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Proving Dedekind cut Multiplication is closed

  1. May 28, 2015 #1
    1. The problem statement, all variables and given/known data
    I am reading Rudin's Principles of Mathematical Analysis (3rd edition) and am working through the construction of ##\mathbb{R}##. In step 6 of his construction, we must first verify that the field properties of multiplication hold for how he defines multiplication for the positive reals. He defines the positive reals as ##\mathbb{R}^{+}=\{\alpha>0^{\ast}\}## (##\alpha## is a Dedekind cut, and ##>## is defined as proper superset) where ##0^{\ast}=\{p\in\mathbb{Q}|p<0\}## (the additive identity in the real field). Multiplication for any ##\alpha,\beta\in\mathbb{R}^{+}## is defined as ##\alpha\beta=\{p\in\mathbb{Q}|\exists r\in\alpha\wedge\exists s\in\beta(r>0\wedge s>0\wedge p\leq rs)\}##. The first of the field properties is that it is closed under addition. Proving this is where I have trouble. I humor that I have had no problem proving all the steps of the construction on my own, but this is where I mess up.

    2. Relevant equations
    None

    3. The attempt at a solution
    To prove that ##\mathbb{R}^{+}## is closed under cut multiplication, I would need to prove that ##\alpha\beta## is both a cut, and greater than ##0^{\ast}##. I am stuck on proving that ##\alpha\beta## is nonempty. I would need to find a rational number where I am guaranteed the existence of positive ##r\in\alpha\wedge s\in\beta## such that ##(p\leq rs)##. I thought about using 0, since any positive elements of ##\alpha## or ##\beta## would help 0 satisfy ##0\in\alpha\beta##. My problem is guaranteeing the existence of any such positive ##r## or ##s##. I know that ##\alpha,\beta\in\mathbb{R}^{+}## implies ##\alpha>0^{\ast}## and ##\beta>0^{\ast}##. This also implies that ##\alpha\supset0^{\ast}## and ##\beta\supset0^{\ast}## so ##\exists r\in\alpha(r\notin0^{\ast})## and ##\exists s\in\alpha(s\notin0^{\ast})##. Since this ##r\notin0^{\ast}## and ##s\notin0^{\ast}##, I know that ##r\geq0## and ##s\geq0##. These are the only elements of ##\alpha## and ##\beta## I know to work with, but my issue is that they are not guaranteed to be greater than 0, only (greater than or equal to). I considered taking just disregarding using 0 as the element of ##\alpha\beta## to show that it is nonempty and instead just taking the product of the ##r## and ##s##, but I still run into the problem of not knowing if they are strictly greater than 0. Any help will be greatly appreciated.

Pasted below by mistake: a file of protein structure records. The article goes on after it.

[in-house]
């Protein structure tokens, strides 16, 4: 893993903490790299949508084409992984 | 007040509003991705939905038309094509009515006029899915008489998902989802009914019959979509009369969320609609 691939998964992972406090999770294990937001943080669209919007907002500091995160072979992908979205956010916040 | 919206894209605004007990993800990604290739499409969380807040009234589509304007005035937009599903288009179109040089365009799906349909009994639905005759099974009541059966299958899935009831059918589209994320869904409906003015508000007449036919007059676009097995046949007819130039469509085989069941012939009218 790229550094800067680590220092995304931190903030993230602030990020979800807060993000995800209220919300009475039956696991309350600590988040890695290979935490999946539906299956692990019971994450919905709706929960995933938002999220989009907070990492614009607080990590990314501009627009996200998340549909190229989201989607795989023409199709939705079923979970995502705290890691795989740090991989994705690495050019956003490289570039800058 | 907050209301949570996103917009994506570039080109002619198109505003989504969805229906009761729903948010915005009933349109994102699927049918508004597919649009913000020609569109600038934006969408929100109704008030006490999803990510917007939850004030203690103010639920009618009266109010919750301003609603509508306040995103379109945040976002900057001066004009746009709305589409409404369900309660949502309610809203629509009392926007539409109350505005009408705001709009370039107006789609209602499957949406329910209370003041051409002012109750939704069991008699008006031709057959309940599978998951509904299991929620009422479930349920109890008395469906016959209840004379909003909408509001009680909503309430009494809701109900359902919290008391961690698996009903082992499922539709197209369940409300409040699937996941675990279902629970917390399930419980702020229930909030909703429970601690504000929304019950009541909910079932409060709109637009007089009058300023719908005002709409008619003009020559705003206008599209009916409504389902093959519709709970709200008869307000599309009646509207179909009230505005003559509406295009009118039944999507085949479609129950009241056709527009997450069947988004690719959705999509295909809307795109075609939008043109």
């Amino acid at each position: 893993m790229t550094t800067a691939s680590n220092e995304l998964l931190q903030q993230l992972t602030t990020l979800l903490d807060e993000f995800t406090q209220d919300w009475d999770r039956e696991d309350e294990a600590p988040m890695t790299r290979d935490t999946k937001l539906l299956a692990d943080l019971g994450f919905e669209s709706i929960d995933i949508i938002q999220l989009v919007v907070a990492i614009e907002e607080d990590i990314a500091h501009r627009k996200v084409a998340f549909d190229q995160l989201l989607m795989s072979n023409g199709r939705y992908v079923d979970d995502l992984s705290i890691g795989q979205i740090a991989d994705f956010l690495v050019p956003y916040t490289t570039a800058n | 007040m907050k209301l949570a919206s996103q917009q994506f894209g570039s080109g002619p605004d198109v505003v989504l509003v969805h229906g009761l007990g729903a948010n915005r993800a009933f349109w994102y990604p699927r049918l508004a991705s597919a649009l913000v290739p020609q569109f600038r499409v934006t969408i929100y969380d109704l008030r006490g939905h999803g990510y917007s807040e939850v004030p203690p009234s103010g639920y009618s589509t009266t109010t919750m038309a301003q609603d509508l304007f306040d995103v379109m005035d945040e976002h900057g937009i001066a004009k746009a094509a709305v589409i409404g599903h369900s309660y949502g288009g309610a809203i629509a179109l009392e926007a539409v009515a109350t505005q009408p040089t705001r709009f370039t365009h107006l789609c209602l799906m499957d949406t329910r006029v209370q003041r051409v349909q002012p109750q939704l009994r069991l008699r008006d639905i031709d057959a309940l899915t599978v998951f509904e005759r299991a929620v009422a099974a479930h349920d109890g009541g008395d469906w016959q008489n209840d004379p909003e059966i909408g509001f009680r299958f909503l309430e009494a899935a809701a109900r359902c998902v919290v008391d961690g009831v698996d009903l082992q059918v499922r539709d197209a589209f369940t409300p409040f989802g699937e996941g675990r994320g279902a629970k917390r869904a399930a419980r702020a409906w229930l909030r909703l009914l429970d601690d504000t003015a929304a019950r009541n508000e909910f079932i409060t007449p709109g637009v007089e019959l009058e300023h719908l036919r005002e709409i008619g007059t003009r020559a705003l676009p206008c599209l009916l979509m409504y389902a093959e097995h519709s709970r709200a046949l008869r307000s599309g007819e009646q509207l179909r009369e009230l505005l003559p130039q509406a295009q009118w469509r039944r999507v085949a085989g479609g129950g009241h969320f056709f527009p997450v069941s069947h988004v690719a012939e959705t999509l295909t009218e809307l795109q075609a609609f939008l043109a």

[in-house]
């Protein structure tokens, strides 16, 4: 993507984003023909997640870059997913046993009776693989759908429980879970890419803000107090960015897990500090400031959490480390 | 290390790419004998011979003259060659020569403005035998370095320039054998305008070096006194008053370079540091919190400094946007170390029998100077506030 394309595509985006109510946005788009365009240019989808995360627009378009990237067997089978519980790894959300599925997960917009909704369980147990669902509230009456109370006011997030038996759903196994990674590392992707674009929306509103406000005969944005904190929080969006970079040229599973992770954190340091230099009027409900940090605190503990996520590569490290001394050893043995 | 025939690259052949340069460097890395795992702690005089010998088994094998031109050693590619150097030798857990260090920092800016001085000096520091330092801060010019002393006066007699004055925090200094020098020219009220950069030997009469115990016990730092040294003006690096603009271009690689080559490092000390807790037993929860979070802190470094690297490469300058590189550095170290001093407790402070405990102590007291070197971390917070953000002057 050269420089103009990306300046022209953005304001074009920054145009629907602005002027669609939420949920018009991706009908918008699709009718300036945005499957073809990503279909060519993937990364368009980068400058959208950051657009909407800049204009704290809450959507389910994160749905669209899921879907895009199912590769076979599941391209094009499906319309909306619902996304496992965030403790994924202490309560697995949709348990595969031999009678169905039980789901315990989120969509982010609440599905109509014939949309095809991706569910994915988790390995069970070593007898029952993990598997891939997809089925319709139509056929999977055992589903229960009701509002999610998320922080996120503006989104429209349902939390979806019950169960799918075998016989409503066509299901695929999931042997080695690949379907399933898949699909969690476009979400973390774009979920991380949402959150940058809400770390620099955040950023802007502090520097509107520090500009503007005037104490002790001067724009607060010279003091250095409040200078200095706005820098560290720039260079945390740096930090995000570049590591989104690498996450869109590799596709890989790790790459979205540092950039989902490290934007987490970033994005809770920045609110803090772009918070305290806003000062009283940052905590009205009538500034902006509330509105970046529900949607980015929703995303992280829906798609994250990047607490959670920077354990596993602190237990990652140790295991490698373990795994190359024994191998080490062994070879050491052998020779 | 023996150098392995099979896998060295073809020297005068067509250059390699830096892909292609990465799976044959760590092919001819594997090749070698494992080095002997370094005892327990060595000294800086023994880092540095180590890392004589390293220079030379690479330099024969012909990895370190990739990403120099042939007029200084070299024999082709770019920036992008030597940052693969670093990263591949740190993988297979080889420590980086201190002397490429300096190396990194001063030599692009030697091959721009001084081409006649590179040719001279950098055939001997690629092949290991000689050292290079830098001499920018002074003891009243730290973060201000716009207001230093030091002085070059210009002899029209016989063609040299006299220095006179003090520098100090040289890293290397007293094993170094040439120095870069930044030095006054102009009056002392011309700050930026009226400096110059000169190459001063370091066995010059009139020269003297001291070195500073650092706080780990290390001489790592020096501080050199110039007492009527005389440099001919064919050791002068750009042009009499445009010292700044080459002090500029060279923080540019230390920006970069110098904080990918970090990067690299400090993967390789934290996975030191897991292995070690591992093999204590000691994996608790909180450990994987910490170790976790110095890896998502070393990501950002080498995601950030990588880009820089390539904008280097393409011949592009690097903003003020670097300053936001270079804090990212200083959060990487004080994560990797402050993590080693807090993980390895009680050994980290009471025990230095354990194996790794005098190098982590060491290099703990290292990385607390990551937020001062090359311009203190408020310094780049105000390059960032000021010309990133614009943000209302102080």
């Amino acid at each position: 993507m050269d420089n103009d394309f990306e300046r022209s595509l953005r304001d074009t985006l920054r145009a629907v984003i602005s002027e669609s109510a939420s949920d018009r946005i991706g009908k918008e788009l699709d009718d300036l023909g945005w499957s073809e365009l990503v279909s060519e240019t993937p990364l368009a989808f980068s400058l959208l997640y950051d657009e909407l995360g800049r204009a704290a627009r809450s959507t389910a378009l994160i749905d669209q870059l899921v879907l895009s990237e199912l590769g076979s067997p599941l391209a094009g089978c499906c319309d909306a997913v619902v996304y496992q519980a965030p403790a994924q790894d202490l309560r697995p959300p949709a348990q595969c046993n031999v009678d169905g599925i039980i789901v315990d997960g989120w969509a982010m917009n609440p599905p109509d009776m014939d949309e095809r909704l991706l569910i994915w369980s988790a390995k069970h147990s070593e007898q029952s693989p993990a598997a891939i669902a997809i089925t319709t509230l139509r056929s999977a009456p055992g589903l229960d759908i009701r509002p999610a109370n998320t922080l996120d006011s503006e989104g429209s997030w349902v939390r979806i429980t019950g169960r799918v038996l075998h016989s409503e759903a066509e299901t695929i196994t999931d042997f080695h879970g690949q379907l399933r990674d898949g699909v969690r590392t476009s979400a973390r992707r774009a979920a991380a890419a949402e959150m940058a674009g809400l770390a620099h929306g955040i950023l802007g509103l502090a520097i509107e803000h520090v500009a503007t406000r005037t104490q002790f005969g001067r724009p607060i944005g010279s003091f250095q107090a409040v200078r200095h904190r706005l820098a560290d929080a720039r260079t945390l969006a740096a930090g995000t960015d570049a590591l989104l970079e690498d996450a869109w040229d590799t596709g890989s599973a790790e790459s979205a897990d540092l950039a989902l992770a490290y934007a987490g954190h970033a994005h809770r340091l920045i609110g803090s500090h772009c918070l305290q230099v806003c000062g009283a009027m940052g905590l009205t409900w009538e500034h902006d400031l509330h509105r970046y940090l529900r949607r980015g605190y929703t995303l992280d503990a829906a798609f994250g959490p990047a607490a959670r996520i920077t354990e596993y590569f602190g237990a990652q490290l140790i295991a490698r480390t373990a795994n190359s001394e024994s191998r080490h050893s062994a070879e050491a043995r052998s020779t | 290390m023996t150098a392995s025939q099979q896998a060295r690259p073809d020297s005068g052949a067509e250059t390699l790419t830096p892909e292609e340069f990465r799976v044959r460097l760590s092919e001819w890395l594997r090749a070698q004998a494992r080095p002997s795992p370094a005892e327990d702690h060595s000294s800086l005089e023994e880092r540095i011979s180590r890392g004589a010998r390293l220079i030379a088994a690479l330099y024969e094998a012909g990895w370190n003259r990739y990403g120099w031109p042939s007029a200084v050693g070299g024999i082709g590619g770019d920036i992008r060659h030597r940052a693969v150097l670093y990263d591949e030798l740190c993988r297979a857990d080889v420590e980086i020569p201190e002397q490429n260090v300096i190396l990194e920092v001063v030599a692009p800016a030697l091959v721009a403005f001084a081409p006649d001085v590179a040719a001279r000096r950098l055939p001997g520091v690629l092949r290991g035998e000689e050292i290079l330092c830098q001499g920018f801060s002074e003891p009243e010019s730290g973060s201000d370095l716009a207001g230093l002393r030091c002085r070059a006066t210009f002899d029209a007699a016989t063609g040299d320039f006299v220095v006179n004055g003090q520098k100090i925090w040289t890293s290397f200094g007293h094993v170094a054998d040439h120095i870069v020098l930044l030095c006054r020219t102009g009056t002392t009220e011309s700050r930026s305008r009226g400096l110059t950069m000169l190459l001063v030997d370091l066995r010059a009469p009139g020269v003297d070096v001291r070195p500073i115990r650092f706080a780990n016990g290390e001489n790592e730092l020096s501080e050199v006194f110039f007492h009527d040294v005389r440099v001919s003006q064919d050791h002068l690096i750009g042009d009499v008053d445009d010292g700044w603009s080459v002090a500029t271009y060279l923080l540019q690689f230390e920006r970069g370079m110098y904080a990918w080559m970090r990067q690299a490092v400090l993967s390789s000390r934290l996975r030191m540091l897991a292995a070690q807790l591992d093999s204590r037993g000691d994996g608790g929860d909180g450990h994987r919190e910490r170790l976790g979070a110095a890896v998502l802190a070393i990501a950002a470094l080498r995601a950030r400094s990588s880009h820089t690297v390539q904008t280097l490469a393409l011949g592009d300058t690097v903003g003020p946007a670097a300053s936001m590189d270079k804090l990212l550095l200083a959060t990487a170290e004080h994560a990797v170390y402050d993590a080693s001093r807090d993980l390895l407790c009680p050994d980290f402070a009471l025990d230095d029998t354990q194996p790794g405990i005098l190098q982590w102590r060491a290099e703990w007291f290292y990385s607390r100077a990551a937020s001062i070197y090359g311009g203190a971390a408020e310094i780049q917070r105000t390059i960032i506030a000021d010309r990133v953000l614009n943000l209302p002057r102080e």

2. jcsd
  3. May 29, 2015 #2

    wabbit

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    Gold Member

    Just a note, your notation ## \mathbb{R}^+ ## designates strictly positive reals which is not standard. Also, by a cut I understand you mean a left half line in ##\mathbb{Q}## not containing a largest element. That's fine, just mentionning I am following your definitions here, as I understand them.

    To prove that ## \alpha\beta\neq\emptyset ##, just take any ## r>0 ## in ## \alpha ## and ## s>0 ## in ## \beta ## (check that this is possible by your assumptions). Now set ## p=rs ## and prove that it belongs to ## \alpha\beta ## .

    However, your definition of ## \alpha\beta## is problematic, because it contains positive numbers only, so it is not a cut. This is easy to cure, just add all negative or zero rationals to it - but still, it needs to be cured.
     
    Last edited: May 29, 2015
  4. May 29, 2015 #3
    Thanks for the Reply! I just got an epiphany that I don't know why I didn't get earlier! Since, by the inferences I made earlier, I know ##\exists r\geq0## and ##\exists s\geq0##. However, I can break this into cases. If ##r=s=0##, since ##r\in\alpha## and ##s\in\beta##, then I know ##\exists x\in \alpha(x>r=0)## since ##\alpha## is a cut and has no greatest element. Similarly for ##\beta##, I can justify that ##\exists y\in\beta(y>s=0)##. Thus I would have my desired elements where ##xy\in\alpha\beta##. If I assume without loss of generality that ##r>0## and ##s=0##, then again ##\exists y\in\beta(y>s=0)## as beta has no greatest element, and the product ##ry\in\alpha\beta##. If both are greater than ##0##, well, then I can just go ahead and use ##rs##. Either way, ##\alpha\beta\neq\emptyset##
     
  5. May 29, 2015 #4

    wabbit

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    Gold Member

    Right - but you can also start by proving that ## \forall \alpha>0^*, \exists r\in\alpha|r>0 ##, which simplifies the whole argument.
     
  6. May 29, 2015 #5
    Ah, that is a great point! Formulating and proving a lemma would indeed make the proof more efficient.
     
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